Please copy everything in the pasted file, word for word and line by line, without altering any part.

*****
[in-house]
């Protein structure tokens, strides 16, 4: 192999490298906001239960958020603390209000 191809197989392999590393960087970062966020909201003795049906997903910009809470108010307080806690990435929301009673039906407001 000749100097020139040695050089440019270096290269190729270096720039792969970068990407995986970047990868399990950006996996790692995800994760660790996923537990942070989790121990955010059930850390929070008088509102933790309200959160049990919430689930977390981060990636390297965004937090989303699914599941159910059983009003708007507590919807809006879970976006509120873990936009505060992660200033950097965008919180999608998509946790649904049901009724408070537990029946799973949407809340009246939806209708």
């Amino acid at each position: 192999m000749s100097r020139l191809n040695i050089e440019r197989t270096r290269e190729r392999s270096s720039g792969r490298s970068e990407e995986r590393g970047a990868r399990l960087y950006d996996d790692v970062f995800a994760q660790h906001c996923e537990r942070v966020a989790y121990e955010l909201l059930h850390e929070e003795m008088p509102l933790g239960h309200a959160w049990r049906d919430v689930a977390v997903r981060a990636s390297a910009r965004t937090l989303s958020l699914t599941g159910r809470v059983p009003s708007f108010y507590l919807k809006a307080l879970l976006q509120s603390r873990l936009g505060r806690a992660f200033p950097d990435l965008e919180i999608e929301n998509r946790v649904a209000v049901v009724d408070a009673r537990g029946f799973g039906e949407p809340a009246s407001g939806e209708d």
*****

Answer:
[in-house]
């Protein structure tokens, strides 16, 4: 192999490298906001239960958020603390209000 191809197989392999590393960087970062966020909201003795049906997903910009809470108010307080806690990435929301009673039906407001 000749100097020139040695050089440019270096290269190729270096720039792969970068990407995986970047990868399990950006996996790692995800994760660790996923537990942070989790121990955010059930850390929070008088509102933790309200959160049990919430689930977390981060990636390297965004937090989303699914599941159910059983009003708007507590919807809006879970976006509120873990936009505060992660200033950097965008919180999608998509946790649904049901009724408070537990029946799973949407809340009246939806209708």
């Amino acid at each position: 192999m000749s100097r020139l191809n040695i050089e440019r197989t270096r290269e190729r392999s270096s720039g792969r490298s970068e990407e995986r590393g970047a990868r399990l960087y950006d996996d790692v970062f995800a994760q660790h906001c996923e537990r942070v966020a989790y121990e955010l909201l059930h850390e929070e003795m008088p509102l933790g239960h309200a959160w049990r049906d919430v689930a977390v997903r981060a990636s390297a910009r965004t937090l989303s958020l699914t599941g159910r809470v059983p009003s708007f108010y507590l919807k809006a307080l879970l976006q509120s603390r873990l936009g505060r806690a992660f200033p950097d990435l965008e919180i999608e929301n998509r946790v649904a209000v049901v009724d408070a009673r537990g029946f799973g039906e949407p809340a009246s407001g939806e209708d």